Knitting from Silk Cap
Alison Waskom writes about knitting directly from silk cap - drafting the silk cap directly into yarn.
I did this knitting as part of a silk spinning workshop that I took last year.
Silk caps are layers of silk cocoons that have been stretched out and flattened. Try holding the entire cap sort of in the middle, so it hangs down like a bell or hat, using your non-dominant hand (my left hand). Then, reach inside the cap with your dominant (my right hand) hand, and separate a layer from the whole mass. It will be sticky, and you will likely get more than one layer, but try for just one. It is easier to find the layers in the center than at the edges, where they have been more "mashed together".
Here is a photo of silk cap dyed varying colors, courtesy of Elizabeth's Fiber & Yarn Store. You can see that the individual caps have been rolled up:
Pull your two hands away from each other so that you are pulling the single layer away from the majority of the cap, sort of pulling it inside out in the process. When you have a single layer separated, put the larger part of the cap to the side, and work only with the single layer. You kind of "stretch" the cap layer out into a bigger and bigger circle, by punching a hole in the center with a finger and then pulling it out. Think of it likek having a hank of yarn that you are getting ready to put on a swift, that is sticking to itself, and you have the idea. Eventually one edge will get thinner than the rest (and the whole hank keeps getting a bigger and bigger circumference). This is where you then concentrate the stretching, until it finally breaks.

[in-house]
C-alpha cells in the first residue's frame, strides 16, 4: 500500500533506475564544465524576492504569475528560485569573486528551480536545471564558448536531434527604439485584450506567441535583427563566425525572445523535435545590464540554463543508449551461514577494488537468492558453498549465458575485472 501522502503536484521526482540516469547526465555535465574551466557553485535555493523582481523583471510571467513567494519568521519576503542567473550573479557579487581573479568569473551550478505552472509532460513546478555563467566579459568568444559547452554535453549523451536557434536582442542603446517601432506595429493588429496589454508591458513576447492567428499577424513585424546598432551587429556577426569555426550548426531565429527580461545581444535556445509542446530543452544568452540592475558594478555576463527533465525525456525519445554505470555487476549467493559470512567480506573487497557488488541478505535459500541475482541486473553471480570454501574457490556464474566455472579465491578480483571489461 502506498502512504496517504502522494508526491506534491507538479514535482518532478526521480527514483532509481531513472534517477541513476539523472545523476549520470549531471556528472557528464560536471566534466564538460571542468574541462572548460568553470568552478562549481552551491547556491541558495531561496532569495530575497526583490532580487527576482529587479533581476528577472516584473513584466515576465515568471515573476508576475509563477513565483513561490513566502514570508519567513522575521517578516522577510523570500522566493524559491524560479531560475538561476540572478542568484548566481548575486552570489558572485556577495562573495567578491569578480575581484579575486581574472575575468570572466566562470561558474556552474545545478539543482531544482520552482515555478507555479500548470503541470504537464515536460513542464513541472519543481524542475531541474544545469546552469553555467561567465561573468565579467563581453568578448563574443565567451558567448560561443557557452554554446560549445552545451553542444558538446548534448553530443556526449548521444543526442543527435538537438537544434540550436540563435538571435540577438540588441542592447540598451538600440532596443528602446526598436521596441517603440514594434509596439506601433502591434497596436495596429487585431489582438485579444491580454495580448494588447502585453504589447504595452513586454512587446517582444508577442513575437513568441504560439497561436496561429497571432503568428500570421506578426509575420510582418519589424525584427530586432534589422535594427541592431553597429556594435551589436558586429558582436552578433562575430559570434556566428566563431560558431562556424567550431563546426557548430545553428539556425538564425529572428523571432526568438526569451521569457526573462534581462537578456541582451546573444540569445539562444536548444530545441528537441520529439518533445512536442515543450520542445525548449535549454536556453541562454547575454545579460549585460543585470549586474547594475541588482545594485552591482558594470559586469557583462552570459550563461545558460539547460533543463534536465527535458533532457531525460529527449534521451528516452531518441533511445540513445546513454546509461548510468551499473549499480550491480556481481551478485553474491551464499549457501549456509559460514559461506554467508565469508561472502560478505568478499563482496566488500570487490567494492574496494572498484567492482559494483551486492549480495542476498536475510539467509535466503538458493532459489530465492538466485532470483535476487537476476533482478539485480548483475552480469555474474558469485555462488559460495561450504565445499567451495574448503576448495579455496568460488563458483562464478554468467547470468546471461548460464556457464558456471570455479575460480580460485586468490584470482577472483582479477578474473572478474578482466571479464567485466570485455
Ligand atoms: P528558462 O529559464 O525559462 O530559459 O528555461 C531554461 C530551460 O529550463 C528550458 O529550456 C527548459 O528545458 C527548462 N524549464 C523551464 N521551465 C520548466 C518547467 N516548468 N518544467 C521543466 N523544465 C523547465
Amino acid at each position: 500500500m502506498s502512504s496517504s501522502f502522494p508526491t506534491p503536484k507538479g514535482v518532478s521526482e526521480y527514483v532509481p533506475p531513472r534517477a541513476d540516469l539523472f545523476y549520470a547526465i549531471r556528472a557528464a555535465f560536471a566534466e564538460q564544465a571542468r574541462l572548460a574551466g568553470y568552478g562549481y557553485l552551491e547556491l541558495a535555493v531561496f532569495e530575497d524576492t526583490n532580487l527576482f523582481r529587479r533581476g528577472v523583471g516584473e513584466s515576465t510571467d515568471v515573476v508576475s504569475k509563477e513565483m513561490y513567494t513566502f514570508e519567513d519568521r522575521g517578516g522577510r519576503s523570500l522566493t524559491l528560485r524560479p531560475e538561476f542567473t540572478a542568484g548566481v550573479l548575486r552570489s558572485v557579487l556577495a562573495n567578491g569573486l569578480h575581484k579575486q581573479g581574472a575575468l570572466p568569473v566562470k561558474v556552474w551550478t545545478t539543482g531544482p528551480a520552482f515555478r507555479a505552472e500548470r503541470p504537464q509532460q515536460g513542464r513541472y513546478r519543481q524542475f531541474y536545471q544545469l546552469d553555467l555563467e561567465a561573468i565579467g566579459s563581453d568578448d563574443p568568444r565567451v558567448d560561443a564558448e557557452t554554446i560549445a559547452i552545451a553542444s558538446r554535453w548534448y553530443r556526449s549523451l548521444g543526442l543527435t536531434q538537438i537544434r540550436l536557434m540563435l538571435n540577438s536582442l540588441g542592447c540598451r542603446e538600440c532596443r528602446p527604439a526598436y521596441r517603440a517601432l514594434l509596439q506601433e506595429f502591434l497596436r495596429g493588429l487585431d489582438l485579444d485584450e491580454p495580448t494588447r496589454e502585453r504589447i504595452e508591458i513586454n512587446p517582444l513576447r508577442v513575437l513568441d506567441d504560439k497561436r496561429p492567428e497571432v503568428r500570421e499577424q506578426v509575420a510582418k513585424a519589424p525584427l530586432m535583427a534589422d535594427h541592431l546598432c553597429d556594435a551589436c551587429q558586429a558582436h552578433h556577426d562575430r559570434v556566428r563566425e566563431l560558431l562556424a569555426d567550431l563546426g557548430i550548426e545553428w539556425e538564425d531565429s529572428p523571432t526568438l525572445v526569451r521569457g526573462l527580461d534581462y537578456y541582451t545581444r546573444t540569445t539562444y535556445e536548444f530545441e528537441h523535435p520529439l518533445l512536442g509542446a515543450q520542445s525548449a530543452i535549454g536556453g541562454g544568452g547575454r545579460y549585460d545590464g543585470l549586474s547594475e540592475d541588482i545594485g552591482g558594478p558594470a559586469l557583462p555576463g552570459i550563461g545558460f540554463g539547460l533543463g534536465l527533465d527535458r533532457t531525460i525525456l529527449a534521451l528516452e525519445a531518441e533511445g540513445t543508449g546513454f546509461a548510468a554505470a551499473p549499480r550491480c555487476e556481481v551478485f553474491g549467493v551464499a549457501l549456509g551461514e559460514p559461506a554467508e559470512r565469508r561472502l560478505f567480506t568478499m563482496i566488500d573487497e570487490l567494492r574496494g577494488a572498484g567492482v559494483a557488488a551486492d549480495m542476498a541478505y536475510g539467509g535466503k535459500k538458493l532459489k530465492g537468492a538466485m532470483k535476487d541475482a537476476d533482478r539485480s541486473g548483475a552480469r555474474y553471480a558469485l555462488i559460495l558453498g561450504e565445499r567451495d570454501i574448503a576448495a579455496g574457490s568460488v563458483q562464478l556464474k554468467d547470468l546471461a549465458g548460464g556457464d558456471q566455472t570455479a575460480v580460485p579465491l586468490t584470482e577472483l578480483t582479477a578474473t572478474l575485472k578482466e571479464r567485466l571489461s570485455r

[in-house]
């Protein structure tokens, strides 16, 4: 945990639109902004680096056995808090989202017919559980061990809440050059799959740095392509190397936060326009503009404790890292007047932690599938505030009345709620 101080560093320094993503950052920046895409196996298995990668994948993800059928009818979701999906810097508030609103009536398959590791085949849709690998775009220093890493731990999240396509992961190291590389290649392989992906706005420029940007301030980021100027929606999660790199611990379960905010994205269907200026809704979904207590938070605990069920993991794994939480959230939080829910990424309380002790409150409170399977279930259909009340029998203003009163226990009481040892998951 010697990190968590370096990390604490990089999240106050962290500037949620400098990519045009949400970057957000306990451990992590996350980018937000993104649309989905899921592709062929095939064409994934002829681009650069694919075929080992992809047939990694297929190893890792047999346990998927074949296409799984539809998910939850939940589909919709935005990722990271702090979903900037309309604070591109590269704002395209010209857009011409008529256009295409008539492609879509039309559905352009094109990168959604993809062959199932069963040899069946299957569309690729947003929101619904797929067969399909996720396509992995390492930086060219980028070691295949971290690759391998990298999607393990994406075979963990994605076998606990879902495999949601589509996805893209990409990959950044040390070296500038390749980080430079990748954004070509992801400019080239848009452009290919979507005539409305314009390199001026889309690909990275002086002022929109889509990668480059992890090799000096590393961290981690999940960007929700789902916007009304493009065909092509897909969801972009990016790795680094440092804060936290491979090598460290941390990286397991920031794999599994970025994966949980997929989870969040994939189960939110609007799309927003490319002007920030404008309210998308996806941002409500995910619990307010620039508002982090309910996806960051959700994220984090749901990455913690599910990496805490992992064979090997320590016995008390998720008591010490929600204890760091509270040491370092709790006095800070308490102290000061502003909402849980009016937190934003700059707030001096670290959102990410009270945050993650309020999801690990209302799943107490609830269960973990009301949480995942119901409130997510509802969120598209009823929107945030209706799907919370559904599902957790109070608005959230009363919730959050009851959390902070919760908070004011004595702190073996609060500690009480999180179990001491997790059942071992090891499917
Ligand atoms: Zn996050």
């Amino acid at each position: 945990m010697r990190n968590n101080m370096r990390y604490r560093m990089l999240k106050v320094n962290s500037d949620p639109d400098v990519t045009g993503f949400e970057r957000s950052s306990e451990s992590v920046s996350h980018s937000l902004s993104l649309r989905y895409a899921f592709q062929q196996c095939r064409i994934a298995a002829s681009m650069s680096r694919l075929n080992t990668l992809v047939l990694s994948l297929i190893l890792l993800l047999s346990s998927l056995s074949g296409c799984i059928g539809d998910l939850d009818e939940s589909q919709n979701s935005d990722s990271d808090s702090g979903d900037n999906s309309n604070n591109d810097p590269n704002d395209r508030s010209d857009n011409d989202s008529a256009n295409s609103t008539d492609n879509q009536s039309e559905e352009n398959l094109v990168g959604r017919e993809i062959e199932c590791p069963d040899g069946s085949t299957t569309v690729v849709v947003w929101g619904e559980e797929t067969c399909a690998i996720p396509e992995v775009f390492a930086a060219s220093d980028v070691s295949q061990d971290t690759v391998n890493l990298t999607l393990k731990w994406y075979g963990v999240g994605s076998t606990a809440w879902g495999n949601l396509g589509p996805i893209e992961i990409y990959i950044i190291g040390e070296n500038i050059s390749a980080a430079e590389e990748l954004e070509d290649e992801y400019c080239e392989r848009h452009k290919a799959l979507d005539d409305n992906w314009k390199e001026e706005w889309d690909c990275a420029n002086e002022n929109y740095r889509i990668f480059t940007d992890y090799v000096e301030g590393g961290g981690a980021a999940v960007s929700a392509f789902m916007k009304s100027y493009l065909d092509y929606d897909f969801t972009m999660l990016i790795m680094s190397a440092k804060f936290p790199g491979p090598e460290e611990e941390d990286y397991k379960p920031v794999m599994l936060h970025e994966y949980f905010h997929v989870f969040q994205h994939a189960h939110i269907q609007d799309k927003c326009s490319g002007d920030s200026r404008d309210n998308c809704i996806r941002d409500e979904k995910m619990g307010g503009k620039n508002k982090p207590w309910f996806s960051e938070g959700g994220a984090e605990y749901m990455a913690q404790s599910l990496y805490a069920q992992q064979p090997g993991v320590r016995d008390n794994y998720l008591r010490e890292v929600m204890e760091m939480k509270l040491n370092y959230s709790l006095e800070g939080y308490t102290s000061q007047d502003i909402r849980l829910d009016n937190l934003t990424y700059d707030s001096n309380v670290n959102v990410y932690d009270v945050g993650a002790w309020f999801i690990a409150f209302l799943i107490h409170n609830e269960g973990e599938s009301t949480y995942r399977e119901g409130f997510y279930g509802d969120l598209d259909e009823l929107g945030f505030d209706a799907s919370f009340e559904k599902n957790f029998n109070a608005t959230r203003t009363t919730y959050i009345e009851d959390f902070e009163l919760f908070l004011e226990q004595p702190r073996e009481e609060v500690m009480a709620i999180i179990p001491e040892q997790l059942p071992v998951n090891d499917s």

Now you have a length of silk, of varying densities. Draft this, holding your hands much further apart than you think you should. (My hands were probably 4 to 6 inches apart when I started drafting a section, moving out to 6 to 8 inches apart.) I drafted the silk down to about a 1/8" diameter - somewhere between sport and fingering weight yarn if you are a knitter.
I would draft about 3 or 4 feet worth of knittable stuff, wind it around my hand very gently, and then knit with it. I wouldn't try to get the knittable section separate from the less-drafted portion - that was just as much as I could do before my hands would get tired and I'd need to do something else with them for a bit.
The silk is sticky, and it will adhere to everything around. Drafting this cap was the only time in my life that I've used hand lotion to keep my hands from catching and pulling individual little strands of the silk. Also, I am dealing with an overuse injury in one hand, so I try to vary my fiber activities frequently. Drafting this was hard on the injury, because of the stickiness of the fiber. If it isn't drafting - move your hands farther apart!
I don't think there's a big difference between a silk cap and a silk hankie in practice for spinners / knitters. A cap has been spread over a rounded form as the silk cocoon is opened up, and a hankie has been made into a square shape. Each cocoon is another layer to the preparation, so a silk cap/bell (they seem to be interchangeable terms) and a silk hankie both contain multiple cocoons, laid out in layers for the handling of shipping and sale.
If you have questions about this technique, leave a message to AlisonWaskom.